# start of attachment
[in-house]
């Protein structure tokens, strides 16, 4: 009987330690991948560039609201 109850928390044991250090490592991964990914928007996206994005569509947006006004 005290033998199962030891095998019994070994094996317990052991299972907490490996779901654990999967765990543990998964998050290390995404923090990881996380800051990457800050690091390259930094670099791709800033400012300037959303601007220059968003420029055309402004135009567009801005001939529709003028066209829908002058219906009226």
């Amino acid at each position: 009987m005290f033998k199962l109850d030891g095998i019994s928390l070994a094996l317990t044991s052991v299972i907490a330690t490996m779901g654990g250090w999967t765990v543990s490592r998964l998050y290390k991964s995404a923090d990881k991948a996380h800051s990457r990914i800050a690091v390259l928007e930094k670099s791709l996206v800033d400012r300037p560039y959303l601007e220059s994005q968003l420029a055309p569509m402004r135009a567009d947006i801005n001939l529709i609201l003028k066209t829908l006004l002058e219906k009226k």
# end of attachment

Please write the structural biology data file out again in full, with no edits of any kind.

[in-house]
């Protein structure tokens, strides 16, 4: 009987330690991948560039609201 109850928390044991250090490592991964990914928007996206994005569509947006006004 005290033998199962030891095998019994070994094996317990052991299972907490490996779901654990999967765990543990998964998050290390995404923090990881996380800051990457800050690091390259930094670099791709800033400012300037959303601007220059968003420029055309402004135009567009801005001939529709003028066209829908002058219906009226």
């Amino acid at each position: 009987m005290f033998k199962l109850d030891g095998i019994s928390l070994a094996l317990t044991s052991v299972i907490a330690t490996m779901g654990g250090w999967t765990v543990s490592r998964l998050y290390k991964s995404a923090d990881k991948a996380h800051s990457r990914i800050a690091v390259l928007e930094k670099s791709l996206v800033d400012r300037p560039y959303l601007e220059s994005q968003l420029a055309p569509m402004r135009a567009d947006i801005n001939l529709i609201l003028k066209t829908l006004l002058e219906k009226k």